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[9] (and by Zeus and Apollo and Demeter, I shall make no false statement to you, men of the jury, but shall relate to you what I heard from my father)—“You have a chance,” he continued, “to do a good turn to me, and no harm to yourself. It happens that I am proxenos of the Heracleotes, and you would be glad, I should think, to have me get the money rather than an alien who resides in Scyros, and is a man of no account. Matters have turned out like this. Lycon was without children, and has left, as I am informed, no heir in his house.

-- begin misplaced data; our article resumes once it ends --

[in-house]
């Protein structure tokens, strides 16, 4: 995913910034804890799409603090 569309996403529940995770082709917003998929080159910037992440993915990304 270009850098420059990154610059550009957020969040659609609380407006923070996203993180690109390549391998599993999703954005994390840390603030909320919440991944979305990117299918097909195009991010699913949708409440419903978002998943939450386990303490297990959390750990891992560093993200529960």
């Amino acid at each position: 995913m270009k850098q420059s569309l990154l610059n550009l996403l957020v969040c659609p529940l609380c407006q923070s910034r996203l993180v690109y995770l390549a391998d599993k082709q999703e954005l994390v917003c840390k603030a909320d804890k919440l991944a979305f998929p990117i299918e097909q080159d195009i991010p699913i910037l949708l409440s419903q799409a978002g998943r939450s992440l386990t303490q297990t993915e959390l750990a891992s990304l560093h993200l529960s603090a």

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    • Sir Richard C. Jebb, Commentary on Sophocles: Philoctetes, 240
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